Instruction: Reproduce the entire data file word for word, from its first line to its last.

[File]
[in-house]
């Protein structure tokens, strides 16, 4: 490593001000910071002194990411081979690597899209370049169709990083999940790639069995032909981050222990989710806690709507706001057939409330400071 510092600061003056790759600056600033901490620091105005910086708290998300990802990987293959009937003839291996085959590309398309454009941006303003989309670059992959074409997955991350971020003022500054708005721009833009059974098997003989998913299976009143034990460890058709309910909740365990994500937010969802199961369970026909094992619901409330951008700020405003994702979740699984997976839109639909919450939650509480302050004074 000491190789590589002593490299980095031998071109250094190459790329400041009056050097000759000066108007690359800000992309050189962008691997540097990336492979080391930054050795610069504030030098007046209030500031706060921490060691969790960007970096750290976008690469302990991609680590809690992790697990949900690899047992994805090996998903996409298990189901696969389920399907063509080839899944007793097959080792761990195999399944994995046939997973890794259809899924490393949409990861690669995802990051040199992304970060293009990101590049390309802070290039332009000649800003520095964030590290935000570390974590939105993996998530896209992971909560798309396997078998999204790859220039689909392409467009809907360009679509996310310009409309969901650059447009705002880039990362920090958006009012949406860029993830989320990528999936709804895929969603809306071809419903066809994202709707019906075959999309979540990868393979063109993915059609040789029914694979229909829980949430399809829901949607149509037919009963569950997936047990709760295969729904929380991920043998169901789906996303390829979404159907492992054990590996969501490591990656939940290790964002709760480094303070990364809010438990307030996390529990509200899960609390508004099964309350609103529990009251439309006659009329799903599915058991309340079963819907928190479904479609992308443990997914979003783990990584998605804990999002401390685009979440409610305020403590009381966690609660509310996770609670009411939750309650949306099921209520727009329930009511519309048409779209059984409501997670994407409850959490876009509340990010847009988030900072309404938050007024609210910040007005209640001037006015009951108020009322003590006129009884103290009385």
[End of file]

[in-house]
């Protein structure tokens, strides 16, 4: 490593001000910071002194990411081979690597899209370049169709990083999940790639069995032909981050222990989710806690709507706001057939409330400071 510092600061003056790759600056600033901490620091105005910086708290998300990802990987293959009937003839291996085959590309398309454009941006303003989309670059992959074409997955991350971020003022500054708005721009833009059974098997003989998913299976009143034990460890058709309910909740365990994500937010969802199961369970026909094992619901409330951008700020405003994702979740699984997976839109639909919450939650509480302050004074 000491190789590589002593490299980095031998071109250094190459790329400041009056050097000759000066108007690359800000992309050189962008691997540097990336492979080391930054050795610069504030030098007046209030500031706060921490060691969790960007970096750290976008690469302990991609680590809690992790697990949900690899047992994805090996998903996409298990189901696969389920399907063509080839899944007793097959080792761990195999399944994995046939997973890794259809899924490393949409990861690669995802990051040199992304970060293009990101590049390309802070290039332009000649800003520095964030590290935000570390974590939105993996998530896209992971909560798309396997078998999204790859220039689909392409467009809907360009679509996310310009409309969901650059447009705002880039990362920090958006009012949406860029993830989320990528999936709804895929969603809306071809419903066809994202709707019906075959999309979540990868393979063109993915059609040789029914694979229909829980949430399809829901949607149509037919009963569950997936047990709760295969729904929380991920043998169901789906996303390829979404159907492992054990590996969501490591990656939940290790964002709760480094303070990364809010438990307030996390529990509200899960609390508004099964309350609103529990009251439309006659009329799903599915058991309340079963819907928190479904479609992308443990997914979003783990990584998605804990999002401390685009979440409610305020403590009381966690609660509310996770609670009411939750309650949306099921209520727009329930009511519309048409779209059984409501997670994407409850959490876009509340990010847009988030900072309404938050007024609210910040007005209640001037006015009951108020009322003590006129009884103290009385």